The custom token should work OK I think. As it would never appear on the target side, the probability to generate it is almost 0. And if it does, the prediction is likely unusable anyway because the model got lost.

1 Like

Excellent. Thanks for your input!

Sorry to keep bringing this topic up but I think it’s all relevant to the same issue.

I implemented the model as you proposed and am currently training two versions with the same data and the same seed. The only difference is share_encoders is True in one and False in the other. At the start of the process I can see the difference in parameters:

Tied:

  • Number of model parameters: 92,018,294
  • Number of model weights: 320 (trainable = 320, non trainable = 0)

Not tied:

  • Number of model parameters: 110,933,622
  • Number of model weights: 418 (trainable = 418, non trainable = 0)

This difference seems very small for a full second encoder’s parameters. This small difference is also visible in:

  • memory usage: both using exactly 15773MiB
  • speed: steps/s = 4.21, target words/s = 12100 (tied) vs steps/s = 4.06, target words/s = 12031 (not tied)

In terms of results (only first evaluation after 5000 steps). I don’t care as much that the results are worse for the not tied version (even though I would expect otherwise), but especially the other differences seem shady.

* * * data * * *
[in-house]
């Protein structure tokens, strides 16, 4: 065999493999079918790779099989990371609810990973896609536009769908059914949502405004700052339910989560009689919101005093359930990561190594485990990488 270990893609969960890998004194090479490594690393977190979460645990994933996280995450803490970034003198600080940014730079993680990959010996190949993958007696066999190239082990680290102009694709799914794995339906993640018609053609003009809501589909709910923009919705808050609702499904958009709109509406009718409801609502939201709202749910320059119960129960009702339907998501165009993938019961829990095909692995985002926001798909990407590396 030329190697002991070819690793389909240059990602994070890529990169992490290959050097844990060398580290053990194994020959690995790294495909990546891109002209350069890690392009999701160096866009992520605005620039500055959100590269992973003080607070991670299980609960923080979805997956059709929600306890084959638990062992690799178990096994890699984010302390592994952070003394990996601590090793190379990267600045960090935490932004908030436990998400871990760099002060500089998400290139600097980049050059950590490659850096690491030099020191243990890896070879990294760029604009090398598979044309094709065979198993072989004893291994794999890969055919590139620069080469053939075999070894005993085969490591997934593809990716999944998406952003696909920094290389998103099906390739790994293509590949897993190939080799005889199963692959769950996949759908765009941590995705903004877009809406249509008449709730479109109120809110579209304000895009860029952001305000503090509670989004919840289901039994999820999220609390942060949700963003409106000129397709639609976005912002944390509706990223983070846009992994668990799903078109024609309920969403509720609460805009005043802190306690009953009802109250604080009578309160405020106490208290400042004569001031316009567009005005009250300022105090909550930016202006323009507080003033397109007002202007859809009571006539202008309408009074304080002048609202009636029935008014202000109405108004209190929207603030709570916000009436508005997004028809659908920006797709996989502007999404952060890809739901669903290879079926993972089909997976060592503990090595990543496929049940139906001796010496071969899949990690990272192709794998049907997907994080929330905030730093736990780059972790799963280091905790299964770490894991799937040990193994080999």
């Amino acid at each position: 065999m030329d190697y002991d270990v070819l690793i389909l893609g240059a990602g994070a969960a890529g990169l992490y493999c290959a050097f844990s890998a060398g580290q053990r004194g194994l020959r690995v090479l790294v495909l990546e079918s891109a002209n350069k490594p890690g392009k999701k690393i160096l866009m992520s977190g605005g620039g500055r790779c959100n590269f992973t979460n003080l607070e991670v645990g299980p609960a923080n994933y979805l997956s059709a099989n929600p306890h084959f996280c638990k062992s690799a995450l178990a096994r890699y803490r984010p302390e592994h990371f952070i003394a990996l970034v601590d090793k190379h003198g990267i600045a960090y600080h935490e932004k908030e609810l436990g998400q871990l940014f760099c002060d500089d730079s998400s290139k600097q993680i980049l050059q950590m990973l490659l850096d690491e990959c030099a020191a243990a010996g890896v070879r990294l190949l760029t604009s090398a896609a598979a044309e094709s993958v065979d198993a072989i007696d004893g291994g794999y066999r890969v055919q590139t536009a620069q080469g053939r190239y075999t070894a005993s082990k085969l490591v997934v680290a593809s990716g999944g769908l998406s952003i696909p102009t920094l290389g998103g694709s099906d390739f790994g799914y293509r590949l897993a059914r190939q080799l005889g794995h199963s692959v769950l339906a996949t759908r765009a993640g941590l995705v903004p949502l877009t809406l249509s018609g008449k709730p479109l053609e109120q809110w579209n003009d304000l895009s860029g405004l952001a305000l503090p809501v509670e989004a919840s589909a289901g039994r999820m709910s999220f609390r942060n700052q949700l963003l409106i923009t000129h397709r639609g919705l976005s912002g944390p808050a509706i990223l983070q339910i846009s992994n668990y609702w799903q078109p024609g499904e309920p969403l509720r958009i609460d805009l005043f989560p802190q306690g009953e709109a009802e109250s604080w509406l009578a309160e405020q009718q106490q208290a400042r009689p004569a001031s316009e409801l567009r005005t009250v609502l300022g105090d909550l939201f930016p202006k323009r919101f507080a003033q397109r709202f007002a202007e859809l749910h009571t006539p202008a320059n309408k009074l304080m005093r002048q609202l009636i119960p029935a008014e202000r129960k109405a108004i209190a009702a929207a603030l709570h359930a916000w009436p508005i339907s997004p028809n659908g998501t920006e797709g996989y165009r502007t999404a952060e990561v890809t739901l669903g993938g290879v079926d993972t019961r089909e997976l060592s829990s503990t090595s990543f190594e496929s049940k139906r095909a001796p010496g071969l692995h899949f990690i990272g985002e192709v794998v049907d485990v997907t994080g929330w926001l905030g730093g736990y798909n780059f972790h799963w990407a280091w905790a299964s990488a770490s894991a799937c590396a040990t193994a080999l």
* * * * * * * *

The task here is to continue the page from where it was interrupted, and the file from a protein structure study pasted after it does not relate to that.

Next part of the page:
• tied: loss = 2.149598 ; perplexity = 8.581405
  • tied: loss = 2.452493 ; perplexity = 11.617277

These differences are so small that I wonder whether I made a mistake or whether the weight tying happens differently than I would expect. As I said, I am training two different models. Exactly the same model and config and seed, except for shared_encoders. Any thoughts?

I’m not sure about the exact counts but I think that’s correct.

One decoder layer is almost twice as big as one encoder layer (see the image a few posts above). So it makes sense that removing one encoder removes 1/4 of the weights.

TensorFlow uses all available GPU memory by default.

1 Like

Thanks for the confirmation. Then I can safely let things run. Thanks again for all the continuous support!

When running inference, I am getting the following warning. I think this is related to tying the in2 and target embeddings. Is it harmful in any way?